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Publication numberUS3569787 A
Publication typeGrant
Publication dateMar 9, 1971
Filing dateFeb 3, 1969
Priority dateFeb 3, 1969
Publication numberUS 3569787 A, US 3569787A, US-A-3569787, US3569787 A, US3569787A
InventorsReed A Palmer
Original AssigneeItt
Export CitationBiBTeX, EndNote, RefMan
External Links: USPTO, USPTO Assignment, Espacenet
Electrical ignitor for fuel ignition
US 3569787 A
Abstract  available in
Previous page
Next page
Claims  available in
Description  (OCR text may contain errors)

United States Patent 1 1 3,569,787

[72] Inventor ReedA.Palmer 1,393,888 10/1921 Farnsworth 219/270 Glendale,Calil. 2,912,623 11/1959 317/79 21 Appl.No. 795,815 2,993,977 7/1961 219/270 22 Filed Feb.3,l969 3,017,540 1/1962 317/98 45 Patented Mar.9,197l 3,139,558 6/1964 317/98 [73] Assignee International Telephone and Telegraph 3,419,705 12/1968 219/270 g g g z Y FOREIGN PATENTS 334,522 3/1921 Germany 338/316 729,359 12/1942 Germany 219/270 [54] ELECTRICAL IGNITOR FOR FUEL IGNITION 1 Claim, 4 Drawing Figs.

s2 u.s.c1 317/98, 219/223, 219/270, 219/552, 338/316,431/262 51 int. Cl F23g7/24 [50] Field of Search 219/260- e 3, 276- 8, 270, 541, 264/552-3; 317/98, 79;

Primary Examiner-Bernard A. Gilheany Att0rneysC. Cornell Remsen, Jr, Walter J. Baum, Paul W.

l-lemminger, Percy P. Lantzy and Thomas E. Kristofi'erson ABSTRACT: An electrical ignitor for fuel appliances formed of a mounting block of insulating material having an opening therein. An ignitor element having fragile properties is exposed to the opening in the mounting block. A pair of buss terminals are rigidly secured at one end to the mounting block and the ignitor element is mounted between the other ends of the buss terminals. The ends of the buss terminals to which said ignitor element is mounted can expand and contract with temperature changes so as to prevent the ignitor element from breaking. The ignitor element may be formed of molybdenum disilicide which is soldered or otherwise attached to the buss terminals.

PATENTED m 9 1971 INVENTQR. BY REED A. PALMER H M AT ORNEY ELECTRICAL IGNITOR FOR FUEL IGNITION ELECTRICAL IGNITOR FOR FUEL IGNITION The invention relates in general to an electrical ignitor for use in fuel appliances and, more particularly, to a mounting means for an ignitor element having very fragile properties.

BACKGROUND OF THE INVENTION Increased use of fuel appliances by consumers has been a direct result of automatic ignition devices. The most popular of these devices has been the pilot light" which requires a continuous combustion of a small amount of fuel. Such combustion produces a continuous undesirable heat. Further, should the pilot light be extinguished, complex arrangements are necessary to rekindle the pilot light. Moreover, safety devices are required so that should the pilot light become extinguished, the source of fuel to the pilot is automatically turned off. I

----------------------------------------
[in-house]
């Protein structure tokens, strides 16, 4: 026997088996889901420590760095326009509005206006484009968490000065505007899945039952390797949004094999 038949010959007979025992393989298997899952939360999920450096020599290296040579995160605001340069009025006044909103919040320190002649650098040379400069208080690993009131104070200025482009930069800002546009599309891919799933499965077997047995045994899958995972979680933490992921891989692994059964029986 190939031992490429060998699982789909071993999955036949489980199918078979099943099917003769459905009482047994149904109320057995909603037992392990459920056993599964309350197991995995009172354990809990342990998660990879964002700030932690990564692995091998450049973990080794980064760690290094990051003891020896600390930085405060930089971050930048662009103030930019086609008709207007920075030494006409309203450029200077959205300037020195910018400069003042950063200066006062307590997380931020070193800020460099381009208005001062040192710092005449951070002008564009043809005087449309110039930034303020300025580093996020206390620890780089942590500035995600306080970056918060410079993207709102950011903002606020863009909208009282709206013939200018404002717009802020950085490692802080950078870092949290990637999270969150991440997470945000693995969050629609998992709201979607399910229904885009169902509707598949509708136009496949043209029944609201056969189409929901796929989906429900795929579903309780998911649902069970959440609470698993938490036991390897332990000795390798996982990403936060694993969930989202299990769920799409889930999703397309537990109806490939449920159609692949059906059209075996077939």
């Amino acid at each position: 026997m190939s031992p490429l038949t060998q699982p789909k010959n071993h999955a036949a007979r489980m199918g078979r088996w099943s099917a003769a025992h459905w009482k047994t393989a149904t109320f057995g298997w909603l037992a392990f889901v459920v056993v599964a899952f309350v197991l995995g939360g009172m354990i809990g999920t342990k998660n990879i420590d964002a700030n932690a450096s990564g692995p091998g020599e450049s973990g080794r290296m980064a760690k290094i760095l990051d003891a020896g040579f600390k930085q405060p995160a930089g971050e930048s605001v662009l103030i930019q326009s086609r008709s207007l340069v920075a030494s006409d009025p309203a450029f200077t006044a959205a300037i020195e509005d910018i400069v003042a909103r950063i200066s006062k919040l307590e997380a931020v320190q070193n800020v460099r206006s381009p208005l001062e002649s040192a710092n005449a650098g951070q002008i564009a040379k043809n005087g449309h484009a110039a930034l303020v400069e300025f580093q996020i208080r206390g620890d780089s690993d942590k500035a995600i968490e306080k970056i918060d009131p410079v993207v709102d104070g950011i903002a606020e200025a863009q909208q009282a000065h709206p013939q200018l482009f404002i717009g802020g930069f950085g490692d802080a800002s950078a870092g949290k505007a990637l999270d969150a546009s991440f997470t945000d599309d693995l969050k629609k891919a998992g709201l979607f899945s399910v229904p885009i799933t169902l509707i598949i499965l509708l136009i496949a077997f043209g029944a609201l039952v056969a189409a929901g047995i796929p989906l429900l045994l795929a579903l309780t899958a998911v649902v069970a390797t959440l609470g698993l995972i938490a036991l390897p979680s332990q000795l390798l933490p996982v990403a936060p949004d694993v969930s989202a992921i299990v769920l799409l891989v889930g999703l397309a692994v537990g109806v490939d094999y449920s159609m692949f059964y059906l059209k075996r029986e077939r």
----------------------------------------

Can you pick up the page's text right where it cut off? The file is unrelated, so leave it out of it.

An approach to eliminating use of pilot lights in fuel appliances has been the use of high tension spark ignitors. Such a device has met with consumer resistance due to the noise produced by the ignitor. Further, the source of the high tension spark must be in a relatively cool spot causing installation problems in many appliances. Another approach to fuel appliance ignition has been the use of piezoelectric ignitors. However, these devices are very heat sensitive and do not function at high ambient temperatures. Therefore, once the appliance has been turned on, heat from the appliance is transmitted to the piezoelectric device, rendering it inoperative until the device cools down sufficiently.

Still another approach to ignition of fuel has been the use of electrical ignitors such as the generating of an electrical current through a platinum wire. For example, the current through the platinum wire heats the wire in the presence of natural gas and when the platinum reaches approximately 2100 F., ignition of the gas occurs. The major drawbacks to platinum wire ignitors has been its prohibitive expense coupled with a relatively short life at temperatures required for fuel ignition.

A recent development in the field of electrical ignition has been the suggestion of the use of molybdenum disilicide, sold under the name of Kanthal. While Kanthal has for many years been made into heating elements from large gauge extruded molybdenum disilicide, it is only recently that Kanthal has been made sufficiently thin so thatreasonable amounts of power would be required to heat the Kanthal to the temperature required for ignition of fuel. Theprime drawback to the use of Kanthal is that when it is made sufficiently thin so that reasonable amounts of power are required to ignite the fuel, the Kanthal is extremely fragile, having breaking properties closely akin to hard pencil lead.